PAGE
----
The DNC Could Have Prevented The Email Hack For $18

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Eric Lieberman Managing Editor
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The massive breaches that occurred in the DNC and then-Clinton campaign chairman John Podesta’s email system could have been prevented with the purchase of a piece of tech that costs as little as $18 in some places.

The price is significant because while the DNC spent $369 million this election cycle, they later wailed about their nonprofit status when Scott Shane of The New York Times asked about an information security budget. While very little is considered technically unhackable, a cyber security expert pointed out Wednesday that a simple piece of gear would have made it much, much harder to cull Podesta’s emails.

Two-factor authentication (2FA), the cybersecurity mechanism of having required log-in credentials secured on a separate electronic device, seems to be the best means of protecting users from such breaches. The security keys for 2FA are relatively affordable and usually priced around $20.

“There was never enough money to do everything we needed to do,” Andrew Brown, the technology director at the DNC, told The NYT.

Having strong cybersecurity, though, probably wasn’t due to insufficient funds like Brown professes, since the DNC raised a total of $369,374,155 during the 2016 election cycle, according to OpenSecrets.

The DNC and Podesta would have benefitted from such a security key if they wanted to severely limit the chances of their emails becoming public. Several security experts have since come out to say that political campaigns are regular targets for state and non-state actors looking to gather information on incoming administrations. (RELATED: The Cascading Blunders Of The DNC, FBI, And White House Invited Hacking)

In emails obtained by WikiLeaks, Podesta was asked to change his password by a user who was simulating an authentic Google account.

The email, which said “Someone has your password,” was an apparent attempt to feign caution and urge Podesta to click the “CHANGE PASSWORD” button. The link then goes to a highly deceiving page where Podesta typed in his password upon request.

It was fairly apparent, though, that the link was infected or fraudulent. After hovering over the button requesting Podesta to change passwords, a link management platform called “Bitly” appeared, not an authentic Google web address.

“Generally speaking, if you receive an account reset email from Google or another service provider, you should be able to hover over the link and it should indicate that the URL address it directs you to is the service provider’s own domain (google.com for Google, etc.),” Ryan Hagemann, the technology and civil liberties policy analyst at the Niskanen Center, told The Daily Caller News Foundation (TheDCNF).

“This is a legitimate email,” Charles Delavan, a Clinton campaign aide, wrote in an email to Podesta, specifically referencing the original message asking him to change his password. “John needs to change his password immediately.”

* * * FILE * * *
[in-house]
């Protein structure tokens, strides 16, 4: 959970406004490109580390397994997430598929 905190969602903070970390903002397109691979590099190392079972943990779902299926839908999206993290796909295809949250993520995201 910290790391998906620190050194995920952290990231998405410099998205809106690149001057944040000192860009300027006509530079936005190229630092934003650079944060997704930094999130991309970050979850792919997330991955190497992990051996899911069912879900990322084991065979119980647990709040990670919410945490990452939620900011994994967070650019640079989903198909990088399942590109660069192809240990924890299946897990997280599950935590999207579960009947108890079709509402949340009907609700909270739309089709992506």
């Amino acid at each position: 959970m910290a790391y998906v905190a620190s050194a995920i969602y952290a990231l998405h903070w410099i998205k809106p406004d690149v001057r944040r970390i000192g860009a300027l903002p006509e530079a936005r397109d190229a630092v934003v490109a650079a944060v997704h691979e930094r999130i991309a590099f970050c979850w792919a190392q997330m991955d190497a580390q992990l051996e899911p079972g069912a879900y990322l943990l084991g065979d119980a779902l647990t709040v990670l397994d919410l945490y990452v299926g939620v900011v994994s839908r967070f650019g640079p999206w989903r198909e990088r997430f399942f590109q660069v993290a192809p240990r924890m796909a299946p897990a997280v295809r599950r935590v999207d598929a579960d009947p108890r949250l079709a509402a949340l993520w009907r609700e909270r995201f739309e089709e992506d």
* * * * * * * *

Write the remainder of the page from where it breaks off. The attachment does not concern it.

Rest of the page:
Delavan, though, says he meant to write “illegitimate” and not “legitimate” to warn Podesta that the original email asking him to change his password was likely a scam, according to The New York Times.

“This just goes to show that cybersecurity failures are usually the result of human error,” Hagemann said.

It was also probably highly confusing that Delavan advised Podesta to change his password, which is what the original counterfeit email was suggesting. Aside from the typo, Delavan should have been more thorough with his own electronic communications to elaborate on how (or on which online page) Podesta should change his security credentials. (RELATED: Reminder: John Podesta Wasn’t Hacked, He Was Duped Just Like The DNC)

So not only should Podesta have become suspicious himself, but the IT team for Clinton’s presidential campaign should have done better to expand on instructions and in general further stress the importance of strong cybersecurity.

The breach wasn’t the only example of the Clinton campaign and the DNC having poor cybersecurity. One of the passwords used for the party’s press email (dncpress#dnc.org) was “obamain08,” a password that could easily be cracked in less than an hour with easily available software tools, according to Business Insider. (RELATED: Advanced Cybersecurity: The Simple Password May Soon Be Obsolete)

Not all “two factor” authentication is created equal though, Hagemann emphasized. The kind that simply asks for more personal information is easy to spoof.

“Two-factor authentication is mostly valuable as a means of preventing unauthorized access of devices after they’re stolen or misplaced. Given that Mr. Podesta was in full possession of his devices, it likely wouldn’t have protected him against the phishing scam,” Hagemann said. “The link Mr. Podesta clicked on, for example, could have required him to input the secondary information in order to ‘confirm’ his identity, giving that information directly to the hackers.”


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